With that being said, now I need to do the obligatory promo bits. I’m proud of my and my team’s work here at ODSC, and we’re aiming to make 2024 a big year.

Coming up soon is ODSC East 2024 this April 23rd-25th in my home city of Boston, MA. As one of our bigger events, we’ve listened to feedback from our 2023 conferences and we’re going to take a step back from so much generative AI representation and highlight the basics a bit more, as well as our historically popular areas such as data visualization and machine learning fundamentals. We’re still going to have plenty about LLMs and generative AI still of course.

We’re also bringing back the Data Engineering Summit, which will be co-located with ODSC East. This year it was only virtual, but following its success, we’ve decided to make it an in-person event as well. We also had great success with our devoted AI X Business & Innovation Summit at ODSC West, so now we’re bringing it to ODSC East – also in person. This will be a good event if you’re interested in AI but you’re not a data scientist yourself, but you want to learn about the industry, how to use/implement AI in your business or organization, and what you need to know about hiring and working with data scientists.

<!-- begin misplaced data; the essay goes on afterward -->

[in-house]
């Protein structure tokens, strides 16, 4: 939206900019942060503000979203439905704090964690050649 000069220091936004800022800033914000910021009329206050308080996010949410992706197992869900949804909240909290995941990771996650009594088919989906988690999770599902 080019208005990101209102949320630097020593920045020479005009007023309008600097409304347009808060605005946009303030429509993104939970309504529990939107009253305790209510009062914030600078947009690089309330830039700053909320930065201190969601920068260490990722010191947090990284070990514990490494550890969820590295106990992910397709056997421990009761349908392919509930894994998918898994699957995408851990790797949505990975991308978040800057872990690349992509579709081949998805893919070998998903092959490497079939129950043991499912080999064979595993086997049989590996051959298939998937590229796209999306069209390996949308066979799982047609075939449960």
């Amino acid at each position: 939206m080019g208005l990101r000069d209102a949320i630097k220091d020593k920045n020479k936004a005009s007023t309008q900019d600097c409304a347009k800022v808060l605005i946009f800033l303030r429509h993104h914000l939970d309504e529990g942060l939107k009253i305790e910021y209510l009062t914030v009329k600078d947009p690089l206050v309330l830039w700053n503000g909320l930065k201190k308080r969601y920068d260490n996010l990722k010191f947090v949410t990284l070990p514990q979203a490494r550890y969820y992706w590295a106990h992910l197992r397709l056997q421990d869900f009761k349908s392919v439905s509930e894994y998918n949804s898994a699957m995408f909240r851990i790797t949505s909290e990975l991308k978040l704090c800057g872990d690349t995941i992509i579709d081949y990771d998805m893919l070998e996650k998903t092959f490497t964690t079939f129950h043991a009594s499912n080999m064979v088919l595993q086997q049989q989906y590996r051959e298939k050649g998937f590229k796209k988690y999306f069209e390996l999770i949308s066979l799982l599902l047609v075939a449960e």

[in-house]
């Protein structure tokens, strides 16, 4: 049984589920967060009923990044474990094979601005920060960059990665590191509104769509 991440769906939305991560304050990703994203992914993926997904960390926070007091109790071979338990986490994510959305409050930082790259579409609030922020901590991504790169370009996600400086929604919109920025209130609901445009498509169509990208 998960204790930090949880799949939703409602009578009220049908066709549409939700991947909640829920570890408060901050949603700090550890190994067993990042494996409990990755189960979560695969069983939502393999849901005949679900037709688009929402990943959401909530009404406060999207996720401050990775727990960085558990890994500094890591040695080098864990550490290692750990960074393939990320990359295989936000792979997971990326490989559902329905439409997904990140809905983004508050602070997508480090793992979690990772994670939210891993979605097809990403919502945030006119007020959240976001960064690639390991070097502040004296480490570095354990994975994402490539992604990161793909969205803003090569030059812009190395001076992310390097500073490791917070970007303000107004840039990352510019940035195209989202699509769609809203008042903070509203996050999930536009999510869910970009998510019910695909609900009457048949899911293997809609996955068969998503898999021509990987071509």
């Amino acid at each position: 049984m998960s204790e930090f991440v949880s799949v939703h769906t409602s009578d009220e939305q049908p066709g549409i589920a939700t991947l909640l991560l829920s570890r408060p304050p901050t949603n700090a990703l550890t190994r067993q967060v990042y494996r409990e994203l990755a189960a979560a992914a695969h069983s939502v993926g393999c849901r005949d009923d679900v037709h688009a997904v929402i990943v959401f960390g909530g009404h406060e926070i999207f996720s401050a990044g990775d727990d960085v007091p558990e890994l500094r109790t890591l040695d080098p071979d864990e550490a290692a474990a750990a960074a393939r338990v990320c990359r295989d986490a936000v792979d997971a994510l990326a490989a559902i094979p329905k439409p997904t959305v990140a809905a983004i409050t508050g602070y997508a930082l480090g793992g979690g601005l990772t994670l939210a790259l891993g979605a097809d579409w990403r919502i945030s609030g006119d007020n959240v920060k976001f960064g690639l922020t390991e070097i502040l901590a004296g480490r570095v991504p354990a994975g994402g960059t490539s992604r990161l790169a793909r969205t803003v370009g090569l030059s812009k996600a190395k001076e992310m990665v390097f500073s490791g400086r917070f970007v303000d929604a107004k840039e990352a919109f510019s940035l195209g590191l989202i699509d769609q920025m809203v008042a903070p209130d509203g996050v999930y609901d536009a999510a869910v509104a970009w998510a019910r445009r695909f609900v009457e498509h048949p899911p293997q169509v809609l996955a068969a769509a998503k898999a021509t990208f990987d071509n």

As of writing, tickets to ODSC East are 70% off door prices. This means you will literally save hundreds of dollars by registering now. I know that it’s a bit far away still and that we haven’t announced much going on just yet, but if you look at our past conferences, you’ll get an idea of what to expect and what you can take away from the event. It’ll be good, and I will be there as well.

Alex Landa, ODSC

Alex drinks a lot of coffee and sometimes writes stuff. Connect with him on LinkedIn: https://www.linkedin.com/in/alexander-landa-a0889857/